I followed all of the screen prompts (in English) and nowhere was there any mention of the need to validate.About two minutes into the journey, the conductor asked for our tickets. A: I agree with Fred that there should be information presented during the purchase process about validation.Trains can also be good for getting around within a region for day trips to other towns or cities.But navigating the system requires familiarity with the processes of how to buy train tickets, how to find your train and more.
Between major cities, they are fast and efficient; anywhere north of Naples it makes more sense to take the train than to drive.
He told me they were no good and I had to pay a fine of €30 per passenger. He showed me fine print on the back of the ticket regarding validation. On the other hand, I have an Italian friend who assures me there are signs in most train stations advising passengers to validate their tickets (albeit in Italian, but it is Italy after all).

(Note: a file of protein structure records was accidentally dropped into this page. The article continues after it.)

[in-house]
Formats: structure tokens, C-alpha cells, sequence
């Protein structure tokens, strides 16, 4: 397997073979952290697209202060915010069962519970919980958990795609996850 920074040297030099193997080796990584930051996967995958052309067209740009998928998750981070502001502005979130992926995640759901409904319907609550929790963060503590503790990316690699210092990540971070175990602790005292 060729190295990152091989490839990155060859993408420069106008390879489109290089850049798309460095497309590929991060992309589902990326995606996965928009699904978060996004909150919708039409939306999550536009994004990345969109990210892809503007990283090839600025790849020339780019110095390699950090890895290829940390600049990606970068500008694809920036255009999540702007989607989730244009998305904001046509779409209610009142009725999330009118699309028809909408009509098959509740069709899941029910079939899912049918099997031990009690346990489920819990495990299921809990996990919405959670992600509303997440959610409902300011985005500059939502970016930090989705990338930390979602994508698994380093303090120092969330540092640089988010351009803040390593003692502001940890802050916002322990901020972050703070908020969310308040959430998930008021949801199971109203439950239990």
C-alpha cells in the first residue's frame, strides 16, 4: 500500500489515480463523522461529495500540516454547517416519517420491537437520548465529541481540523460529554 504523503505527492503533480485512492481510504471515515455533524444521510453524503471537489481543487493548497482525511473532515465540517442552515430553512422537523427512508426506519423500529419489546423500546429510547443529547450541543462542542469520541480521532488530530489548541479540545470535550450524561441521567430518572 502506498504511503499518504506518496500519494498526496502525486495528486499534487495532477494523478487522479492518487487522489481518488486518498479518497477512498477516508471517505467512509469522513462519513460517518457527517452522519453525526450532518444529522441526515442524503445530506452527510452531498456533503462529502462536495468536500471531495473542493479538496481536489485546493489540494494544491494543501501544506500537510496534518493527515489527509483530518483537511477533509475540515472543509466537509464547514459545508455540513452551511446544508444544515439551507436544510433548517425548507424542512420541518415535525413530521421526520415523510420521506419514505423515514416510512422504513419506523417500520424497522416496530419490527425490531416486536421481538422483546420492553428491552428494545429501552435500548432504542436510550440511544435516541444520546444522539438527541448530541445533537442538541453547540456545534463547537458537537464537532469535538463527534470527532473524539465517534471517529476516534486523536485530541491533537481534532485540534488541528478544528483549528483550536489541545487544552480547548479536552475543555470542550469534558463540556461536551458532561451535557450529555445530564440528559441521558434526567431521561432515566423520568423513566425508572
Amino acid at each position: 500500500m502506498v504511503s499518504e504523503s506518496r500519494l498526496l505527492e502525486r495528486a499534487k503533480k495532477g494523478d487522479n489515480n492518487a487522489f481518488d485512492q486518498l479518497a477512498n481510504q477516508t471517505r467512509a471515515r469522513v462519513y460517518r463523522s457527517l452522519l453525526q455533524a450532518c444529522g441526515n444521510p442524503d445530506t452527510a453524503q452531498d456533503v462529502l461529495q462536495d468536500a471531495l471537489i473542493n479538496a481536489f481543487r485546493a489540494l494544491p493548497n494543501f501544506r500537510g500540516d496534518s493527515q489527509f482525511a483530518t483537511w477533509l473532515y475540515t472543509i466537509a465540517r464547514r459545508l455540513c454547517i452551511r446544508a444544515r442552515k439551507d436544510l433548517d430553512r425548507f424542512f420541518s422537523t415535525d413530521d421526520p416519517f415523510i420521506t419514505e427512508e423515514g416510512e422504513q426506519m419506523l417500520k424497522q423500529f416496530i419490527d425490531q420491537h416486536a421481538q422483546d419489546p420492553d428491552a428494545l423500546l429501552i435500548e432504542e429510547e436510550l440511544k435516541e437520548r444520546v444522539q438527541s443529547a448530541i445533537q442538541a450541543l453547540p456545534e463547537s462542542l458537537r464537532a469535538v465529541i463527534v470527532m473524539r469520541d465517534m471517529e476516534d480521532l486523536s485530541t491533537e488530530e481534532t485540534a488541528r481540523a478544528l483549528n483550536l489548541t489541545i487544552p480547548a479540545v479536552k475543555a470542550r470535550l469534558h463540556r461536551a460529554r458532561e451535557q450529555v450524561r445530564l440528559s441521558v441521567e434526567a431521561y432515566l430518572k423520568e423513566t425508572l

It does not seem fair that Trenitalia required me to pay a fine, caused by the fact that it failed to adequately provide instruction. While not all tickets need to be validated, many do, and I couldn’t help Fred because the rule is written on the ticket, which means the company has the right to enforce the policy.
Even if you don’t know exactly what time you’ll want to return, that’s ok.
Regional tickets are good for miles (well, ok, kilometers), not specific trains.